What you need to know
If Taiwan is so outclassed militarily, why should Taipei bother with military expenditures at all?
Taiwan’s defense spending, always an important issue both domestically and internationally, has been in the news even more frequently than usual this year. Some U.S. officials have urged Taiwan to raise defense spending as high as 3 percent of GDP and, in response, Taiwan President Tsai Ing-wen (蔡英文) announced plans to increase the defense budget by 2 percent annually.
This amount, however, falls short of the recommended increase to 3 percent of GDP, with some analysts claiming it is more cosmetic than practical.
Taiwan plans to spend NT$331.8 billion on defense in 2018, approximately 1.9 percent of GDP.
Why 3 percent?
According to Dr. Chieh Chung (揭仲), a Senior Assistant Research Fellow at the National Policy Foundation, the progenitor of the idea that 3 percent of the GDP should be spent on defense was President Chen Shui-bian (陳水扁). The U.S. government agreed with this goal in large part because Taiwan possessed, at the time, a more credible deterrent than it does today in the face of a massive Chinese military build-up.
The subsequent Kuomintang (KMT) Ma Ying-jeou (馬英九) administration agreed with its predecessors, but found this goal difficult to reach. Still, U.S. officials continue to encourage Taiwan to increase its spending to 3 percent of GDP even while asking for only 2 percent of GDP military spending on the part of NATO members.
“This is because of China,” says Dr. Chieh. Simply put, most NATO members do not face the same defense challenges that Taiwan does.
Why it matters
Clearly, the most significant and direct argument for raising defense spending is China. Recent years have seen growing military imbalance in the Taiwan Strait, and the Mainland is an existential threat to self-governance in Taiwan.
When asked how much of a problem the military imbalance was in the Taiwan Strait, Dr. Chieh responded, “It’s a huge problem.”
Taiwan’s closest neighbor now possesses a robust military and has developed invasion plans specific to the island. As such, the only reasonable response is to develop a credible deterrent, and to do that Taiwan will need to increase its defense budget.
Furthermore, China’s military capabilities are only growing, with Beijing increasing its defense budget by 7 percent this year. Taiwan will spend NT$331.8 billion (US$11 billion) on its military and defense in 2018, as compared to China, which reported expenditures of USD$148.3 billion for 2017, approximately 2 percent of its GDP. And while Taiwan has developed some cost-effective force-multipliers, without further spending, Taiwan’s military is simply no match for the People’s Liberation Army (PLA).
If Taiwan is so outclassed militarily, skeptics might ask why should Taipei bother with military expenditures at all? The assumption (and hope) is that the U.S. would defend Taiwan should China invade, according to Hsieh Chih-Chuan (謝志傳), also a Senior Assistant Research Fellow at the National Policy Foundation.
However, official American policy is strategic ambiguity - in other words, the U.S. has said it might come to Taiwan’s defense depending on the circumstances. For the U.S. and other allies to be willing to support Taiwan against a resurgent superpower, it helps for Taipei to show that it is taking the lead in terms of its own defense, not only hoping its allies will fight Taiwan’s battles alone.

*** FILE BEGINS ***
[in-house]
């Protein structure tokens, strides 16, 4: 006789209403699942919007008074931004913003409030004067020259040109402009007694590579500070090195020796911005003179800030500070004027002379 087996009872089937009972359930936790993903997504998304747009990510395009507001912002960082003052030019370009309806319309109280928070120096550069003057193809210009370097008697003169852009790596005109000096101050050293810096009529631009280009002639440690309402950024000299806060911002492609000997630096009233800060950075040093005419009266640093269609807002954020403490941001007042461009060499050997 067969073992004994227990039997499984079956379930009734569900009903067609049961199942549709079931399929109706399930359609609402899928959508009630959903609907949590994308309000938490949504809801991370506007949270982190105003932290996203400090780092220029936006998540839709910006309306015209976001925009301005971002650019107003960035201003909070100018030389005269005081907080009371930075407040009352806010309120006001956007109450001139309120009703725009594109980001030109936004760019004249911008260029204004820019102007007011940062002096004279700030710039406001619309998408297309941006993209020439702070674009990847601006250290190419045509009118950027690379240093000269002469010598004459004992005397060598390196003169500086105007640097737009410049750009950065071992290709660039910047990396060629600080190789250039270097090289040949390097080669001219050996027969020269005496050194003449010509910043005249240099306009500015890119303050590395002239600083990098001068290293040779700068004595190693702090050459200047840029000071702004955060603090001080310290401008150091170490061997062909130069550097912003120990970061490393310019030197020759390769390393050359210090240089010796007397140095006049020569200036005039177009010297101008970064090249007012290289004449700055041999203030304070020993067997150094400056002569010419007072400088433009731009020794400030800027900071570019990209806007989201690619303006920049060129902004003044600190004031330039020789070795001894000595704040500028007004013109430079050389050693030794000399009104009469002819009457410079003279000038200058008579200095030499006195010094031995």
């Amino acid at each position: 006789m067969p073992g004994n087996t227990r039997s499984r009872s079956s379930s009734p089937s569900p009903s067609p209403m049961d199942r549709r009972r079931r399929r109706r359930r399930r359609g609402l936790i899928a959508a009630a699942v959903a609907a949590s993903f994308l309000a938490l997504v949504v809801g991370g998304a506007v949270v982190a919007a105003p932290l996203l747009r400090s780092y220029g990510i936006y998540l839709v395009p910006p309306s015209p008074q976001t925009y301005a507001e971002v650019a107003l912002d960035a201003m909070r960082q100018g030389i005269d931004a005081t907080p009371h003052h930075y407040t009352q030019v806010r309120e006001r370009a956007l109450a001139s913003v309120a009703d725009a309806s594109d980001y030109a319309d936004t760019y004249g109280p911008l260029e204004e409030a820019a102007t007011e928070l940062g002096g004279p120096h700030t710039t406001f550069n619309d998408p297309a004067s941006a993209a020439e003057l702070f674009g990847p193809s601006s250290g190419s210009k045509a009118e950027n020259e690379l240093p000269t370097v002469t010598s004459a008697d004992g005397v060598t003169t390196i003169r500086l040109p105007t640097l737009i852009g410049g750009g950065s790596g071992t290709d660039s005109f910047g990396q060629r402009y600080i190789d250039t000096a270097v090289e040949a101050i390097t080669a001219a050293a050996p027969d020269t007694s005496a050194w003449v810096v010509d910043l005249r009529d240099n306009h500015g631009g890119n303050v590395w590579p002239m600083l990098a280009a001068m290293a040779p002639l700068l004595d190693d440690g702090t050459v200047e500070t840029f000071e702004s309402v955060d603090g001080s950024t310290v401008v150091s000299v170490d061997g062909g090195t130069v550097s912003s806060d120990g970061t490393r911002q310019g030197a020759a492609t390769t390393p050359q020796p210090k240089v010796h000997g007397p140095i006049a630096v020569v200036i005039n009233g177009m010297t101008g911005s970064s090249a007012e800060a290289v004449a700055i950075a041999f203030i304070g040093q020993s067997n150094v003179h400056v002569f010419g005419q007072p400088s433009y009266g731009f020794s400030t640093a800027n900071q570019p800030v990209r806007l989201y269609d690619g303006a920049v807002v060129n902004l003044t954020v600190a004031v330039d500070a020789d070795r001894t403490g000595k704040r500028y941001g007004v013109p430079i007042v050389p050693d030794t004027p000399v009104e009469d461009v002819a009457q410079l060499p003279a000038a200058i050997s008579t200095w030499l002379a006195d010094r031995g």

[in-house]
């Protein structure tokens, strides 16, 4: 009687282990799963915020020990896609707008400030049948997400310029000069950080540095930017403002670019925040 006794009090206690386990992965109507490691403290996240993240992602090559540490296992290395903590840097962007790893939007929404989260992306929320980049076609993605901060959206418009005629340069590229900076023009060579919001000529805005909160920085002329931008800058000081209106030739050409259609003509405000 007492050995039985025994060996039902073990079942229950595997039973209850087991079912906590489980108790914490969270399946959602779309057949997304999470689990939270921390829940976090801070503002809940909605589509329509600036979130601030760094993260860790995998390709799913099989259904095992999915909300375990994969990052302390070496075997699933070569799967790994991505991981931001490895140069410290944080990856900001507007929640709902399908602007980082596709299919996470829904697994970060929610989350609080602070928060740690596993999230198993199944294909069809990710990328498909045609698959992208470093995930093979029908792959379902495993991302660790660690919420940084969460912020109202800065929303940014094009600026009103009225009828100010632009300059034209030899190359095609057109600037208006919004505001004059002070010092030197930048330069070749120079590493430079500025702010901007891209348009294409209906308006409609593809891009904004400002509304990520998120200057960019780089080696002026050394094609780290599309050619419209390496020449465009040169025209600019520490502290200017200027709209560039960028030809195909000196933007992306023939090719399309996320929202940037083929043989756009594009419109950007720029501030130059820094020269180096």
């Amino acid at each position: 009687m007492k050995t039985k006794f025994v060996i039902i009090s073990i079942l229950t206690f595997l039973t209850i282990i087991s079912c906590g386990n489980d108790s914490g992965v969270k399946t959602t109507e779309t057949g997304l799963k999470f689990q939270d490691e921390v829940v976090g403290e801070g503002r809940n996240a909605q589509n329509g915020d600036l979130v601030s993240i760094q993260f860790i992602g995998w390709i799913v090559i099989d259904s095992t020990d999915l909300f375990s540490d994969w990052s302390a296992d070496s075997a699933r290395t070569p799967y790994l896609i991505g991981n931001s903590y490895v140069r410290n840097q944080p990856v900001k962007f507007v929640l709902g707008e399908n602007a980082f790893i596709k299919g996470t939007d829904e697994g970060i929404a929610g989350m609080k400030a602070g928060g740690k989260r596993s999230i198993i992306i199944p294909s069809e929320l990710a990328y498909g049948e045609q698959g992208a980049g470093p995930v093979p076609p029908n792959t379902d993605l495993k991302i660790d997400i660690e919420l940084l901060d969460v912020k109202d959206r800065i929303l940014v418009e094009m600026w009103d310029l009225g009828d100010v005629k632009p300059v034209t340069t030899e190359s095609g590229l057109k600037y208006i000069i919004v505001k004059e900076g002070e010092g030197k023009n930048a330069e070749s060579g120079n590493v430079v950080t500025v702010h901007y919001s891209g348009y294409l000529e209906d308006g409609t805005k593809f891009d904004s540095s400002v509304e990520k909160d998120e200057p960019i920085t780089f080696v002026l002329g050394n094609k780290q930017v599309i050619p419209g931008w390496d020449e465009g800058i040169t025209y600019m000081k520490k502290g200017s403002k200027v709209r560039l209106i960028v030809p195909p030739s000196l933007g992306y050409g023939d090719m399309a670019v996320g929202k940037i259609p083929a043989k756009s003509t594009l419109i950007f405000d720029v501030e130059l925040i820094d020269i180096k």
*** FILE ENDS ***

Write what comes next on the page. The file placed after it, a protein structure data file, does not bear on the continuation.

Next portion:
Who supports an increase in defense spending?
Obviously, the U.S. itself is the most prominent supporter of increased Taiwanese defense spending. A credible deterrent on the part of Taiwan means China is less likely to attack, which makes the question of a possible American rescue of Taiwan moot. “If China has to pay a huge price, Beijing won’t make military means its priority,” says Hsieh.
Furthermore, even if Beijing were to strike, a more robust Republic of China military means the U.S. and its allies have more time to react should cross-Strait conflict ever heat up. Still, the most important deterrent to Chinese military action is American support, warns Chieh.
The current Democratic Progressive Party (DPP) leadership generally agrees with the American assessment, as is evident from Tsai’s October announcement. However, the DPP seems to have learned the same lesson that rival KMT did under President Ma. “The realities of budget constraints make it difficult to meet that 3 percent of GDP mark,” says Hsieh.
What needs to happen?
In his famous “Chance for Peace speech”, U.S. President Dwight Eisenhower said, “Every gun that is made, every warship launched, every rocket fired signifies, in the final sense, a theft from those who hunger and are not fed, those who are cold and are not clothed.”
On one hand, this is very true, and in a perfect world, defense spending isn’t where any reasonable person would want their tax dollars to go. However, Taiwan finds itself the target of an increasingly powerful and occasionally hostile government, and in order to preserve its hard-won institutions and way of life, the R.O.C. needs to be ready to defend itself.
Taiwan should increase defense spending to as close to the 3 percent mark as possible. This would work to improve Taiwanese military preparedness, upgrade weapons systems, and ultimately provide a credible deterrent should China-Taiwan relations ever sour to the point of conflict.
Perhaps even more importantly, by taking the lead on defending itself, Taiwan shows its allies and the rest of the world it is serious about charting its own course and retaining its democratic institutions. A Taipei willing to stand up for itself will ensure support from its allies should the need ever arise.